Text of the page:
Though year-over-year home prices in Seattle for February 2018 grew at a lower rate than the previous year, an upward trend appears to be in motion, as monthly decreases moved from -0.28 percent in January to +0.57 percent in February. This put an end to the series of seven months of decreases, which tied the last run of slower price gains, which lasted August 2011 to February 2012.
Realogics Sotheby’s International Realty has released a comprehensive report outlining 2018 market trends in eight counties and 31 communities in Western Washington with 2019 price predictions and a look ahead at the fundamentals that will drive the Puget Sound real estate market through the rest of this year. Below I have outlined insights for King County and Madison Park, in addition to a selection of top trends for 2019.
Statistics from the first quarter of 2019 are here and Realogics Sotheby’s International Realty has crunched the numbers with a look at home price trends in Seattle, the Eastside and Bainbridge Island. The market cooldown that occurred in the final months of 2018 continued early into this year, with home price growth mediating—or slightly declining—and inventory rising once again. Below you’ll find a link to each of the reports with some key insights from the Seattle single-family and condominium markets.
Thinking about selling and want to know more about home prices in your neighborhood? Searching for a home and want to ensure you understand market fundamentals in the region? Our market moves quickly—and so do you. Meet the Realogics Sotheby’s International Realty “Market Tracker,” a new tool that puts the latest local real estate data at your fingertips.
The year has come to an end and Realogics Sotheby’s International Realty took a look at the latest housing market statistics. In the final quarter of 2018 the region saw changing inventory with median sales prices that stayed relatively moderate compared to the previous quarter. Explore the trends in Seattle, the Eastside and Bainbridge Island.
Following the release of the latest S&P Case Shiller Home Price Index, the Seattle Times once again proclaimed the decline of residential home prices in the Seattle metropolitan area. Contrary to headlines, however, trendlines give way to a more nuanced story. Some are using the Case Shiller Index to reinforce misleading growth reports, so let’s have a look at the data used to calculate the Index and compare it to results gathered from sales data in the Northwest Multiple Listing Service (NWMLS).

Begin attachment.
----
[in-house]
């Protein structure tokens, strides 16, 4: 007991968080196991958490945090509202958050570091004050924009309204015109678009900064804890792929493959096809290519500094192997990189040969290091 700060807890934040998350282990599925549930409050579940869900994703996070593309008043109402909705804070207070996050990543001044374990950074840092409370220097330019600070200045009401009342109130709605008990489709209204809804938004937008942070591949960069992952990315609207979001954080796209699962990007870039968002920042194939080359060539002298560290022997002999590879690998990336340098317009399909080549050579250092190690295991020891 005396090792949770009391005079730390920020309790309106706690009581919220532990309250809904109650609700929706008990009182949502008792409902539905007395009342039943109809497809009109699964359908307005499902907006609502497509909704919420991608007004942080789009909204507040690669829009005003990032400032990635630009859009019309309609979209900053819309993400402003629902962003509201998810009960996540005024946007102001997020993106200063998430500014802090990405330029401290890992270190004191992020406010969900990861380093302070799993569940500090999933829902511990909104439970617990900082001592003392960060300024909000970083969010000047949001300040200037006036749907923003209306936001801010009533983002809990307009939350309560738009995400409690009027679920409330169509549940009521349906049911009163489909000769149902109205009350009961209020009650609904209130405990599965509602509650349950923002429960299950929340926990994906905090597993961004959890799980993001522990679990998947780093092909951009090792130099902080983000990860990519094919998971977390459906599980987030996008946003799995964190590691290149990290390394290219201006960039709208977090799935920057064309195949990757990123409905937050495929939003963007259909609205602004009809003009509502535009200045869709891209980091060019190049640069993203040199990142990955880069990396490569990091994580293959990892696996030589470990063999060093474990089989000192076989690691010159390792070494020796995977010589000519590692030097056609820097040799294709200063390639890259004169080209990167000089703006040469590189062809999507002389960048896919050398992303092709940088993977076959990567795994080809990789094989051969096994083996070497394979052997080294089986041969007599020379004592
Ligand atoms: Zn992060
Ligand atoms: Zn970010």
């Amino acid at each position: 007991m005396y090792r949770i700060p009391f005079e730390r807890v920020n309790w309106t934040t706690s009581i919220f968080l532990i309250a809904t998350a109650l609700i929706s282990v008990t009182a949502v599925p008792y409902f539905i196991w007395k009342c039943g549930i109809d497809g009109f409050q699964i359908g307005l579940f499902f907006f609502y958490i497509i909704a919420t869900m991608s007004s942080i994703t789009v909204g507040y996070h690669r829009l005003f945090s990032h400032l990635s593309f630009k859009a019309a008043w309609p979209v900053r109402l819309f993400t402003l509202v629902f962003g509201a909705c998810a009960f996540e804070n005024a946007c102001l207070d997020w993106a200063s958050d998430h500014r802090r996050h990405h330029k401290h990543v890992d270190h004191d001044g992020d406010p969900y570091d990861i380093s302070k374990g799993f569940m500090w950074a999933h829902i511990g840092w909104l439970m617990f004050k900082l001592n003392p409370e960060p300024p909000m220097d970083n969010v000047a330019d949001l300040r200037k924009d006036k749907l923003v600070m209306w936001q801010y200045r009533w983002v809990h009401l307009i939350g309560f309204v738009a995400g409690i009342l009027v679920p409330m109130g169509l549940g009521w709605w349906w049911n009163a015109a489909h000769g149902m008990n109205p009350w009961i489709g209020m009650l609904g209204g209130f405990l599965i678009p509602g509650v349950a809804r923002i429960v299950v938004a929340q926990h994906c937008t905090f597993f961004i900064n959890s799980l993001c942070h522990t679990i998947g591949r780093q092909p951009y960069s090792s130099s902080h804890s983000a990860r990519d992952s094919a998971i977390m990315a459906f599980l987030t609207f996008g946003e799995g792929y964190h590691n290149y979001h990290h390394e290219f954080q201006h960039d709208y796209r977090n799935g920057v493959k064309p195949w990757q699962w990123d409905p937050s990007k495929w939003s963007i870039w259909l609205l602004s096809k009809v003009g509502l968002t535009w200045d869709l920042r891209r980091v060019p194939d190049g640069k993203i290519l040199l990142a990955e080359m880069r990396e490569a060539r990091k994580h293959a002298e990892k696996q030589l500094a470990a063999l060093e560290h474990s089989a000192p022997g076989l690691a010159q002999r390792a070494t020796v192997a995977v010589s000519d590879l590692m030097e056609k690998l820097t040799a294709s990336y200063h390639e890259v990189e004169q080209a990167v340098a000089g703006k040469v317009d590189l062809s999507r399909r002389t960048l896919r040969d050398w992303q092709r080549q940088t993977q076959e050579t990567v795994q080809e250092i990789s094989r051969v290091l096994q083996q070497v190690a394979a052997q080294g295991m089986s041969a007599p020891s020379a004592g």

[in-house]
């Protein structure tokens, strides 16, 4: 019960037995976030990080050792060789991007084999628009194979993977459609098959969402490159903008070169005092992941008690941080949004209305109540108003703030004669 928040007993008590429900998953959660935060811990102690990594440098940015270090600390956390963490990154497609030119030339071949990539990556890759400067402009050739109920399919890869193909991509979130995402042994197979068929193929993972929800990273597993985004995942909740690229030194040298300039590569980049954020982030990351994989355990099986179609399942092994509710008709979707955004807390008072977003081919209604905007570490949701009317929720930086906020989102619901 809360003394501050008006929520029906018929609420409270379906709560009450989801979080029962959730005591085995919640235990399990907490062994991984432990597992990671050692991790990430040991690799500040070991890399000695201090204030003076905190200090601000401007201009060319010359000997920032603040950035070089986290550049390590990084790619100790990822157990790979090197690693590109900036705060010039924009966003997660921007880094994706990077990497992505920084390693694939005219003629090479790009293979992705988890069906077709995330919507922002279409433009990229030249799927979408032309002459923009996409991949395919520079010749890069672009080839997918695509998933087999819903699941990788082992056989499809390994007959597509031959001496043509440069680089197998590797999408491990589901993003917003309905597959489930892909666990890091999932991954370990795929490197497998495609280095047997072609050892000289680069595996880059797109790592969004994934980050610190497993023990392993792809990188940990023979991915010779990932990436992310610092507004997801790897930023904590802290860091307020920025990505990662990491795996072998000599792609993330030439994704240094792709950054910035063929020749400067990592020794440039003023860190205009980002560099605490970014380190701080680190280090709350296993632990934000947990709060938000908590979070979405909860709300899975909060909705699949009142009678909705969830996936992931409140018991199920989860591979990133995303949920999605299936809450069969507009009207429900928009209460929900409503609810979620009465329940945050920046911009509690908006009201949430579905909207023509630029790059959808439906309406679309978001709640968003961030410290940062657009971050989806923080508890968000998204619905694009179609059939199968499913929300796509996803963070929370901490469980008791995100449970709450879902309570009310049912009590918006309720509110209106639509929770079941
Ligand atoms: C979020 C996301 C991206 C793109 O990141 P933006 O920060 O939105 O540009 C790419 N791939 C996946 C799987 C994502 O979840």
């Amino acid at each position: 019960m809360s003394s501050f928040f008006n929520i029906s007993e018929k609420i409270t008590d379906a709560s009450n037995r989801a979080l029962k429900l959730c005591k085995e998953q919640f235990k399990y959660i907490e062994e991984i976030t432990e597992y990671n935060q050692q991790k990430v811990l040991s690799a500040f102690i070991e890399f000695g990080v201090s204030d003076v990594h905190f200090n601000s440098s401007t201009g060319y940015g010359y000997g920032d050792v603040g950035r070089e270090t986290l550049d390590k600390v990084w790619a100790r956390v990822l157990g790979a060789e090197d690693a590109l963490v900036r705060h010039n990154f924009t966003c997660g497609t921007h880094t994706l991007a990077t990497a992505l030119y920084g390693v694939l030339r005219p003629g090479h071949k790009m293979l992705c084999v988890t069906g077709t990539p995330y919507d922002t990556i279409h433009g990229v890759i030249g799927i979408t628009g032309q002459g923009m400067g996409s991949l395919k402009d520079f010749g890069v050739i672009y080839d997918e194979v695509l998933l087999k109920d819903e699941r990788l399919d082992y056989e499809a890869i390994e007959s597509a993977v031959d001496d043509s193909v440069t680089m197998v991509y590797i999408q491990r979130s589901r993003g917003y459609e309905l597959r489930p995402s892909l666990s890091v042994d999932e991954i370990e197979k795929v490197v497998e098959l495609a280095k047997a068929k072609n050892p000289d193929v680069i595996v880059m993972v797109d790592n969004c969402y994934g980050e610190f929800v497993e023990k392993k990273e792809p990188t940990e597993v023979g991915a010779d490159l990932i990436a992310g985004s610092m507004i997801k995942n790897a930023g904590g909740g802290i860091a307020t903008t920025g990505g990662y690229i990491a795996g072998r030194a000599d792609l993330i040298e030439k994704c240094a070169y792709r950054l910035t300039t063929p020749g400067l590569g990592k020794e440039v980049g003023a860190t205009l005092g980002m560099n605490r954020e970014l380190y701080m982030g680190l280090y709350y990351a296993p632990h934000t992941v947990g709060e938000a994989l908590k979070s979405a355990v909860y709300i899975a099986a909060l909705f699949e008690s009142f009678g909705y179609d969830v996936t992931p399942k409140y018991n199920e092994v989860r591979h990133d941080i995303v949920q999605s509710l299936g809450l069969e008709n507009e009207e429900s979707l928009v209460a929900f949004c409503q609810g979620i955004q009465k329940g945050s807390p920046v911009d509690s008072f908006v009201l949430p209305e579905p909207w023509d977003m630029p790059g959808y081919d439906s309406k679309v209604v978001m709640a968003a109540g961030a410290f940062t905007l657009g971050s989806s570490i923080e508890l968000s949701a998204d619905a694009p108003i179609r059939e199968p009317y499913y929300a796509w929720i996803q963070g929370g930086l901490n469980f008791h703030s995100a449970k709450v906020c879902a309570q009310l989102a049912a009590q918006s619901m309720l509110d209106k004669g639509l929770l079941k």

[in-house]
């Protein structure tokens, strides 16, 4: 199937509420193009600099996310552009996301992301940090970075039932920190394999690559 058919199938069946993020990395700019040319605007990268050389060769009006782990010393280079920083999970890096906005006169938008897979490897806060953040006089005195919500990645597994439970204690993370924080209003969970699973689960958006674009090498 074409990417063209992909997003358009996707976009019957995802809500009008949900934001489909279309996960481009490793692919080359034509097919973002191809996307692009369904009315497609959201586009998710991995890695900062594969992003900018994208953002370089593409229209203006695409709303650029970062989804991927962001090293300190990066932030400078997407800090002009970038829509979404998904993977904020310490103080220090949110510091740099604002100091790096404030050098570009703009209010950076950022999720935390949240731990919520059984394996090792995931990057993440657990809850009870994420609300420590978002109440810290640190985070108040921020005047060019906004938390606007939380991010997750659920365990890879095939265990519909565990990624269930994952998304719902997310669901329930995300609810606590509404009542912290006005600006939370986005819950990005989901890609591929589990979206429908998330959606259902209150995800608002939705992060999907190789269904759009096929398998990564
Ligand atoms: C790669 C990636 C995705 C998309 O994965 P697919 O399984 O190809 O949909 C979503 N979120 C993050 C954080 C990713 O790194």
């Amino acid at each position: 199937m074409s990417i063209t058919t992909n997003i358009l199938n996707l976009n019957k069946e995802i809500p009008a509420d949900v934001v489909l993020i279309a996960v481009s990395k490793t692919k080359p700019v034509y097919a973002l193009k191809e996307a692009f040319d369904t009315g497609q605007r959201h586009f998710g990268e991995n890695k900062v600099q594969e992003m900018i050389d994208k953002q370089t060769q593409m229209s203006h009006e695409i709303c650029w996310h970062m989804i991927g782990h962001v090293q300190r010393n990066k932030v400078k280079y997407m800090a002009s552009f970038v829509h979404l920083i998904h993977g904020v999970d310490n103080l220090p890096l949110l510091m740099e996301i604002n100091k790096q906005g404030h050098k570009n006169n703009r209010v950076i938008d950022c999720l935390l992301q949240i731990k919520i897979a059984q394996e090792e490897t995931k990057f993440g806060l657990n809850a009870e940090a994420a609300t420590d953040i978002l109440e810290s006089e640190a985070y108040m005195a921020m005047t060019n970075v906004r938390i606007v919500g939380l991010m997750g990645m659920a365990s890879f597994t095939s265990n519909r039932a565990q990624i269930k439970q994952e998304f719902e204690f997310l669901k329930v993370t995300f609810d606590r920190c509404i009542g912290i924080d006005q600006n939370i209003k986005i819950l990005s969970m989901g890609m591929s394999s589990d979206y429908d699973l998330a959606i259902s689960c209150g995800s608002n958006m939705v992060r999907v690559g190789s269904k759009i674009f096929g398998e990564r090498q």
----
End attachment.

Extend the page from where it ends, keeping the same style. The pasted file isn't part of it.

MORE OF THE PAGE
Statistics from the third quarter of 2018 are here and Realogics Sotheby’s International Realty has crunched the numbers with a look at home price trends in Seattle, the Eastside and Bainbridge Island. While the last few reports continued to outline a trend of low inventory and rapidly rising prices, change is afoot in the Puget Sound region, with home price growth steadying and inventory rising to levels not seen for years.
I was thrilled to lend my insight to the Madison Park Times digital edition this month to discuss the latest market trends in our neighborhood.
Realogics Sotheby’s International Realty presents a look at the housing market trends for the first quarter of 2018, from the shores of Bainbridge Island’s waterfront homes and in-city living opportunities to the Eastside’s most distinguished residences.
I am pleased to present Realogics Sotheby’s International Realty’s review of 2017 market activity in the Puget Sound. William Hillis, our acclaimed Research Editor and Data Analyst, has assembled a year-over-year performance review of eight key counties and 29 regional markets. In addition to market analysis, the report includes a timeline of Seattle’s performance on the S&P/CoreLogic Case-Shiller Home Price Index, the “Condominium Conundrum,” landmark sales on the Eastside, the effects of Chinese capital controls and Canada’s restrictions on foreign buyers, and more.
Following the release of the most recent “Emerging Trends in Real Estate” report, Curbed put together a list of “The 10 top emerging trends that will shape real estate in 2018,” from demographic and economic considerations to the lack of inventory and workplace of the future. In response to the article, I have put together a list of questions generated by the article that will be key to consider as we say goodbye to 2017.